Summary: Viewing images of the same food item multiple times can lead to a feeling of fullness. A new study found that when participants viewed the same food picture 30 times, they subsequently chose smaller portion sizes compared to those who saw the image just three times.
The research is rooted in grounded cognition theory, indicating that our cognitive perception significantly impacts our appetite. The findings could potentially influence weight management strategies in the future.
- Repeatedly viewing images of the same food can stimulate feelings of fullness.
- Cognitive perception, i.e., how we think about food, plays a significant role in determining our appetite.
- This research could potentially contribute to weight loss strategies, leveraging the power of repetitive food imagery.
Source: Aarhus University
The internet is overflowing with pictures of food: On news sites, social media and the banner ads that pop up everywhere.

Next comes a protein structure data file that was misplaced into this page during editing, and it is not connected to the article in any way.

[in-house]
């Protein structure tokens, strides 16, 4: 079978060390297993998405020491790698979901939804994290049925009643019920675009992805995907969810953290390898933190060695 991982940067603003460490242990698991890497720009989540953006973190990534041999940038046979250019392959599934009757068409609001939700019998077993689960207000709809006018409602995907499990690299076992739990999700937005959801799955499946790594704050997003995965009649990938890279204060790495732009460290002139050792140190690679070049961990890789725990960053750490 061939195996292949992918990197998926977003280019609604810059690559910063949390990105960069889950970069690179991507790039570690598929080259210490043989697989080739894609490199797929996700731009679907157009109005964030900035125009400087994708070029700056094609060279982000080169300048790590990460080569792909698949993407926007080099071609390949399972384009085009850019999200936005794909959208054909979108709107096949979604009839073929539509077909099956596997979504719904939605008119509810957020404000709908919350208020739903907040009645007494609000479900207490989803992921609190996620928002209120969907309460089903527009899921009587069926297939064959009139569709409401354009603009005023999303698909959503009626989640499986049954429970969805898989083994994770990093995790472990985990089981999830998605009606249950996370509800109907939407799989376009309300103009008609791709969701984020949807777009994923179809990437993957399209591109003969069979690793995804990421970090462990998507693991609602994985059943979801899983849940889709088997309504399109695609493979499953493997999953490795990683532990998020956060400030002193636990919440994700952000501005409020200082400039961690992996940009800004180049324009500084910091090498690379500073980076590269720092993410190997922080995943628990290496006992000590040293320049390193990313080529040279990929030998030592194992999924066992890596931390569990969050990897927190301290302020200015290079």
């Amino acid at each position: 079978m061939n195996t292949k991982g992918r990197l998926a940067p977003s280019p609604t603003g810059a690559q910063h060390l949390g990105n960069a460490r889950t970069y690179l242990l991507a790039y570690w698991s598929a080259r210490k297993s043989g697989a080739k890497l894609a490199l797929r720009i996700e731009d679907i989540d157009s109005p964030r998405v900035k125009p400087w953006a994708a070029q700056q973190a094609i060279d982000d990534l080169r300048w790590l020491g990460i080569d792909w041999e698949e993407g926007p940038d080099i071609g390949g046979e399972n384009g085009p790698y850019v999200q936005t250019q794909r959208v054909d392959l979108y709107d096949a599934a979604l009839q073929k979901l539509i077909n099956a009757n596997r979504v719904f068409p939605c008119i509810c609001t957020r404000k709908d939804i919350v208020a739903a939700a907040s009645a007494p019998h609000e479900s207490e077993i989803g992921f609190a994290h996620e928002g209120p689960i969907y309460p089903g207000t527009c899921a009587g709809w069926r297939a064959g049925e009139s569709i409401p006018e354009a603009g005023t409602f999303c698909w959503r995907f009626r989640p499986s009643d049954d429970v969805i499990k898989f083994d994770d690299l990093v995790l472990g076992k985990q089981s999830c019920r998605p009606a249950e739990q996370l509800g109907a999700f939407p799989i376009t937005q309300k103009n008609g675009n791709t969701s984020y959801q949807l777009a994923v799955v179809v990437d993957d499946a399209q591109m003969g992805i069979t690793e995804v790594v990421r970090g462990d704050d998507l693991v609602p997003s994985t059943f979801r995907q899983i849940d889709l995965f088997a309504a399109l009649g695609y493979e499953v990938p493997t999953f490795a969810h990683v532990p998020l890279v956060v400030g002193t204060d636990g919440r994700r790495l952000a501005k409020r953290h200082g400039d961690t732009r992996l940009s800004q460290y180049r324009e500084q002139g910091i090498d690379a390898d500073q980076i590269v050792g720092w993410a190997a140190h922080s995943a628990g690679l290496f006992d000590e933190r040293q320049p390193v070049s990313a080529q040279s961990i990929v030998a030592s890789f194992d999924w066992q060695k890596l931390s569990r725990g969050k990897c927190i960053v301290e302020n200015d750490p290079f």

Many of the food images are uploaded to sell specific foods. The idea is that the images on Facebook or Instagram will make us yearn for a McDonalds burger, for example. In other words, the image awakens our hunger.
New research from Aarhus University now shows that the images can actually have the opposite effect. At least if we see pictures of the same product repeatedly.
A number of experiments reveal that we can get a sense of satiety if we see the same image more 30 times. Tjark Andersen, who recently defended his PhD at Department of Food Science at Aarhus University, explains more.
“In our experiments, we showed that when the participants saw the same food picture 30 times, they felt more satiated than before they had seen the picture. The participants who were shown the picture many times also chose a smaller portion than those who had only seen the picture three times, when we subsequently asked about the size of portion they wanted,” he says.
Tricking your brain into feeling full
It may sound strange that the participants felt full without actually eating anything. But this is really quite natural, explains Tjark Andersen. How we think about food has a large influence on our appetite.